Keep Your Filthy Narrative Out of My Roleplaying

My friend Russell writes

I think this is exactly right, at least as far as my tastes go.  Broadly speaking, there are three commonly found attitudes towards what you’re trying to accomplish when you play a roleplaying game.  I don’t want to resurrect the taxonomy wars, so I won’t label them, but the basic breakdown is:

  • Roleplaying games are about experiencing what it’s like to X
  • Roleplaying  games are about constructing stories that are like X
  • Roleplaying games are about playing a game (often a war-game) that draws elements from X

The problem is that these modes are largely incompatible.  If you’re trying to experience what it might be like to be faced with situations and making decisions in the game world, the last thing you want is to have narrative control over the game that the character doesn’t have; how can you face any uncertainty over whether your arrow will strike true when you can just declare that it does?  If you’re trying to play a game to exercise your tactical judgment and formulate clever strategies, it’s damn well cheating when the referee just overrules them in the name of plot.  If you are collaboratively writing a story in your favorite genre, it’s madness to allow that story to be warped or even ended prematurely by something as arbitrary as a bad die-roll.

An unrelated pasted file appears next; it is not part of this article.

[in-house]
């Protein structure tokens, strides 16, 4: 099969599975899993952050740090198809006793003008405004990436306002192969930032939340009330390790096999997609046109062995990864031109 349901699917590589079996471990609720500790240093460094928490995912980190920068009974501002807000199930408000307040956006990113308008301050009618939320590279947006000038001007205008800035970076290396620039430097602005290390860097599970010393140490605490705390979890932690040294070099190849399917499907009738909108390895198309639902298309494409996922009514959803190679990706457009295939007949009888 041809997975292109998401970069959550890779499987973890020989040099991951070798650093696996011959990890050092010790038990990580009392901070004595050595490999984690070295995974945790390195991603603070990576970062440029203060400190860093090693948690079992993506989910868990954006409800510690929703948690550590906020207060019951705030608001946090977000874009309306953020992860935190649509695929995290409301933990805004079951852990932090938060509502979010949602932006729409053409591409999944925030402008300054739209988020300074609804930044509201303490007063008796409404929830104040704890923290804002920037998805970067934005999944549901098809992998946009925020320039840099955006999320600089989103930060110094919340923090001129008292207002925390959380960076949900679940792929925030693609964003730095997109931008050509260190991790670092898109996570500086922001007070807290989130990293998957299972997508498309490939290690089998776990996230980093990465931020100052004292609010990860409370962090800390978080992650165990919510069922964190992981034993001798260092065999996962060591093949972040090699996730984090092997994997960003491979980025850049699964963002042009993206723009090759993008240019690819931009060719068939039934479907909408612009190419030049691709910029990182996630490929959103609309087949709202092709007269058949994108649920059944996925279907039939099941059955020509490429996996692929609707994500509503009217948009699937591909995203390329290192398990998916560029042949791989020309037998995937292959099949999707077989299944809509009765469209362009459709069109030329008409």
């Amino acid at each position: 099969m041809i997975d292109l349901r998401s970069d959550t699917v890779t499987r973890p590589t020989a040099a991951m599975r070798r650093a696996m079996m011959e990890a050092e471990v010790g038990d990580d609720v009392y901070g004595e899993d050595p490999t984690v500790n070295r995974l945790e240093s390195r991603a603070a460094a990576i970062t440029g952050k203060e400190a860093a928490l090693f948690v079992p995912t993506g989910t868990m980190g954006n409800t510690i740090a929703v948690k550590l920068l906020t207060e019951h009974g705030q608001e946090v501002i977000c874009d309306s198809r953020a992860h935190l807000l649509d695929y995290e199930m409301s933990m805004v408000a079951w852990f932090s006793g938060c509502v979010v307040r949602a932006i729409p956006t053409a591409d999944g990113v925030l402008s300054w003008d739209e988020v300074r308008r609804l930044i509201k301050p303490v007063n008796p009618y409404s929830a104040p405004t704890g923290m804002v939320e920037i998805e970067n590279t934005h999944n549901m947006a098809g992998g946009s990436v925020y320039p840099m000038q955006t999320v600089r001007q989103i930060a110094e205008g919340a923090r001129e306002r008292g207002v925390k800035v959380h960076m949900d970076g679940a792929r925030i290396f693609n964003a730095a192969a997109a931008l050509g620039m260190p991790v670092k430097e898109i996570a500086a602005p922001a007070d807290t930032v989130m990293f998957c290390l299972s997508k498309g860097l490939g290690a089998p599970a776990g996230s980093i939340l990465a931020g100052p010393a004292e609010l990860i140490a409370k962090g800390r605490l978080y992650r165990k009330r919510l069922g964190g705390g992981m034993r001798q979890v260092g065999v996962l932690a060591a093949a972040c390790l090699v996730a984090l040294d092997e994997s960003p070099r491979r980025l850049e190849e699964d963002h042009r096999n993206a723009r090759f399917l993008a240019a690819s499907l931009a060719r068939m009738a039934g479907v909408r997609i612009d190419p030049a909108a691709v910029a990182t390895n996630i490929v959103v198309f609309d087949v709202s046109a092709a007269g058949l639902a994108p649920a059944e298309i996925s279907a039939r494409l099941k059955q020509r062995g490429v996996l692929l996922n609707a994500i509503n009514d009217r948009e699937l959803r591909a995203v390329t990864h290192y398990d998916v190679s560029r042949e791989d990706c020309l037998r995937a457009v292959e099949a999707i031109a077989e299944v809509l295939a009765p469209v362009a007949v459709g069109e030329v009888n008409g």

This isn’t just idle speculation or caricature, these are genuine and deeply felt objections by people who are looking for a certain kind of entertainment from RPGs.  Take this guy gal, for example:

    • In addition, I challenge the entire premise [that “Character death should be a normal part of a well balanced but challenging adventure with natural consequences for poor choices.”]. Books and movies are excellent examples of my point of view. The main character isn’t going to die and you know it the entire time. No matter how steep the cliff, how deadly the bullets, how invasive the poison, the hero lives and we still have engaging blockbuster films and New York Times Bestseller novels. Why? Because the Story is Just That Good.

Leaving aside  the question of whether blockbuster films and bestselling novels really are Just That Good, or whether they’d be even better if there was some actual uncertainty as to the outcome, this is clearly a guy gal who is not only looking for a way to construct stories, but doesn’t even have a glimmer that there might be people looking for other things, people who would therefor find the justification that something happens in films and novels to be unpersuasive, if not a complete non sequitur. (Or maybe I’m just reading to much into his her “challenging” the premise rather than simply disagreeing with it.)